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Previewed 22 April 2004, Opened 28 April 2004, Closed 22 May 2004 at the Duchess Theatre in London
The European Premiere Bruce Graham's new play Coyote on a Fence in London starring Ben Cross and Alex Ferns.
On death row in the southern US is John Brennan, an educated yet arrogant writer whose crime could be viewed as doing society a 'favour'. Brennan uses his skills and intelligence to actively campaign against capital punishment. He is also responsible for editing the prison newspaper, The Death Row Advocate, and in particular, penning the prisoners' obituaries. After his previous neighbour is executed, Bobby Alvin Reyburn takes his place in the cell next to Brennan. Reyburn, a deeply disturbed young man, is a member of the Aryan nation and the perpetrator of an horrific mass racist murder. Illiterate, yet strangely appealing, Reyburn is ready to die and longs to be in heaven where he believes he will be rewarded for carrying out 'God's work'. Despite the gulf between the two men, an understanding develops between them; and as each awaits their fate, one evokes sympathy and the other derision.
In a modern day America where the President has been responsible as Governor for more state executions than any other, this compelling drama examines issues surrounding justice and revenge, and explores one vital question: Can one be innocent though proven guilty?
The cast for Coyote on a Fence in London features Ben Cross and Alex Ferns. The production is directed by Sarah Esdaile with designs by Matt Atwood, lighting by Aideen Malone and sound by Simon Slater. This production comes into Lonodn's West End following a season at the Royal Exchange Theatre in Manchester.
"As an objection to state-sanctioned murder, the play burns with authentic passion. But Graham seems so affected by Beathard that in his eagerness not to demonise him, he has turned him into a saint... Sarah Esdaile's lucid production is well acted by Ben Cross... Alex Ferns, best known as the villainous Trevor Morgan in EastEnders, displays all the complexity that role never allowed him. With his goofy expression, milky sightless eye and loping gait, tattoos swarming up his pale arms, he is loathsome, manically idiotic and yet somehow perversely likeable, so that we glimpse the man he might have been, had his worldview not been warped by his violent past. You wouldn't want to be his pen pal; but he's infinitely more interesting than Graham's sanitised hero." The Times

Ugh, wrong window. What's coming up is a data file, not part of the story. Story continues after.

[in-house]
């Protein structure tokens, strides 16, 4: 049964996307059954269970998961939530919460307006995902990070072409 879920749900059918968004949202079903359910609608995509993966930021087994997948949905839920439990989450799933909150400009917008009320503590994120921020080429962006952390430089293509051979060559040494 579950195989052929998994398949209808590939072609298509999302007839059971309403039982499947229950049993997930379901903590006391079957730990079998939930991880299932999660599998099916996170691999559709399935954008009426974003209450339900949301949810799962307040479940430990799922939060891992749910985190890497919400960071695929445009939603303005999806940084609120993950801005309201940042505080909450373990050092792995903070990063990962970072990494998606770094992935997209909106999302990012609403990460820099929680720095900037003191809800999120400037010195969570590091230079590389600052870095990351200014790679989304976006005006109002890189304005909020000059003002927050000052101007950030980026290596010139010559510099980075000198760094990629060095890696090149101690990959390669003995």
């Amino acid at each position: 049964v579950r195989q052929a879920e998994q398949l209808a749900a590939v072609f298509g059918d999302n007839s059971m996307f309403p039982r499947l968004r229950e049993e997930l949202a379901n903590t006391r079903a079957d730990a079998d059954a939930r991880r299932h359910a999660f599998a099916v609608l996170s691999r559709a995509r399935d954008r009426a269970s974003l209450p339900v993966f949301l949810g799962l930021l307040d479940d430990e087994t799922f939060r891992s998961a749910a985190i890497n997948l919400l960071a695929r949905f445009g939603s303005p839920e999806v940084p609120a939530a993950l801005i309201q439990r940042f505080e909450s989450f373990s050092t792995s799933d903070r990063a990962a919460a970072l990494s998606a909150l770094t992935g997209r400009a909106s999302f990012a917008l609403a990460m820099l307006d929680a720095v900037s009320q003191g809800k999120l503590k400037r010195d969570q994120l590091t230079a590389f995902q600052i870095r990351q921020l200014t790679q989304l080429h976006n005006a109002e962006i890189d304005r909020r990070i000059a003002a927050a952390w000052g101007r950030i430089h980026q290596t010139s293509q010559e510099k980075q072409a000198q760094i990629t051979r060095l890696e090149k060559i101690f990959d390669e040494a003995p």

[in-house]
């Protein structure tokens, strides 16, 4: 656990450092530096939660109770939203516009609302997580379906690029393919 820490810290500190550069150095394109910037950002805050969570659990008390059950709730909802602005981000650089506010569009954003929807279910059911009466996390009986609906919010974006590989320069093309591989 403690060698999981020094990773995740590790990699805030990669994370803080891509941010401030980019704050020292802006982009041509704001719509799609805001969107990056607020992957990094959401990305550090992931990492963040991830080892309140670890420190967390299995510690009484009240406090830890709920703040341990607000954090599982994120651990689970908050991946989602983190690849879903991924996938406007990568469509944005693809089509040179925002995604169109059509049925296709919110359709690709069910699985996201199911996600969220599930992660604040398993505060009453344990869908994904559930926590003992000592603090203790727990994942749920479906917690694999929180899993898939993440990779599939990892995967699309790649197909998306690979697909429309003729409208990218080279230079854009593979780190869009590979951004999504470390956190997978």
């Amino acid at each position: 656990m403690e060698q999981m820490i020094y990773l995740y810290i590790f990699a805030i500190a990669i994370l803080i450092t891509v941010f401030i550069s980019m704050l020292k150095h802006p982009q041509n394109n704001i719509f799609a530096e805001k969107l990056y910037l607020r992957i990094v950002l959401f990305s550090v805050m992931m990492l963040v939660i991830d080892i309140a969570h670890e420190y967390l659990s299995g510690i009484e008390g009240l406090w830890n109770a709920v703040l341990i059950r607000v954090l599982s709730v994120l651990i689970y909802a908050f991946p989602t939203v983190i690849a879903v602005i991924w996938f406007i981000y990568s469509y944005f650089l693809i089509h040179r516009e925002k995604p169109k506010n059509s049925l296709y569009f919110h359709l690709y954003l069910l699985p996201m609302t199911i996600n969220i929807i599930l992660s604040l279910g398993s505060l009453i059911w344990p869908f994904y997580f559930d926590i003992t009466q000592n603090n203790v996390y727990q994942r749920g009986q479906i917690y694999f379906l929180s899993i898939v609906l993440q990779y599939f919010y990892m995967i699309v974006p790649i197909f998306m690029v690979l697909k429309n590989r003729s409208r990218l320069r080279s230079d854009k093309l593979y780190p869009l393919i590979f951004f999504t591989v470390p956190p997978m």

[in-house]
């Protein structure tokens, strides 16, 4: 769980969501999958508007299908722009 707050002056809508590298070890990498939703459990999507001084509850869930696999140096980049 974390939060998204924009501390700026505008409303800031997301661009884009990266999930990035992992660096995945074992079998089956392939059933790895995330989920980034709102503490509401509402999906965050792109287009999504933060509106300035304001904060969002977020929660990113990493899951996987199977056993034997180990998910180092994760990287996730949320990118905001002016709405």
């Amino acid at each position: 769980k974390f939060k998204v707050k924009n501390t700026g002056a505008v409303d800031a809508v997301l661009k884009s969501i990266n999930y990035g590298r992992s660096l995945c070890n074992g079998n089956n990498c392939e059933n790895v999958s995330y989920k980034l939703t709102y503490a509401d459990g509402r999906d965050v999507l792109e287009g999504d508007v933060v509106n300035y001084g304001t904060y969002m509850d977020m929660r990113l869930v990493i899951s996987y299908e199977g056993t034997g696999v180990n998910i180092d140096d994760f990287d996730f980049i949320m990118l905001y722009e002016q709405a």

"The American playwright Bruce Graham achieves something truly remarkable in this gripping death-row drama. He presents us with a character who initially seems to be entirely without redeeming qualities and somehow makes you sympathise with him. Though occasionally clumsy in its exposition, this is a piece that avoids most of the cliches of its genre, and genuinely sets you thinking about whether there is any justification for capital punishment for even the vilest crimes. Not the least of its qualities is that Graham's tone is far from preachy... A play of rare power, compassion and insight." The Daily Telegraph
Bruce Graham was inspired to write Coyote on a Fence by a wire service story in the Philadelphia Inquirer concerning Death Row prisoner James Beathard - Beathard published a Death Row newspaper at the Texas State Penitentiary in Huntsville. Graham struck up a two year correspondence with Beathard. Before he was executed for murder in December 1999, Beathard read the script and wrote Graham an approving note, saying "You got rave reviews." Following his death Beathard was exonerated.
Coyote on a Fence in London at the Duchess Theatre previewed from 22 April 2004, opened on 28 April 2004 and closed on 22 May 2004.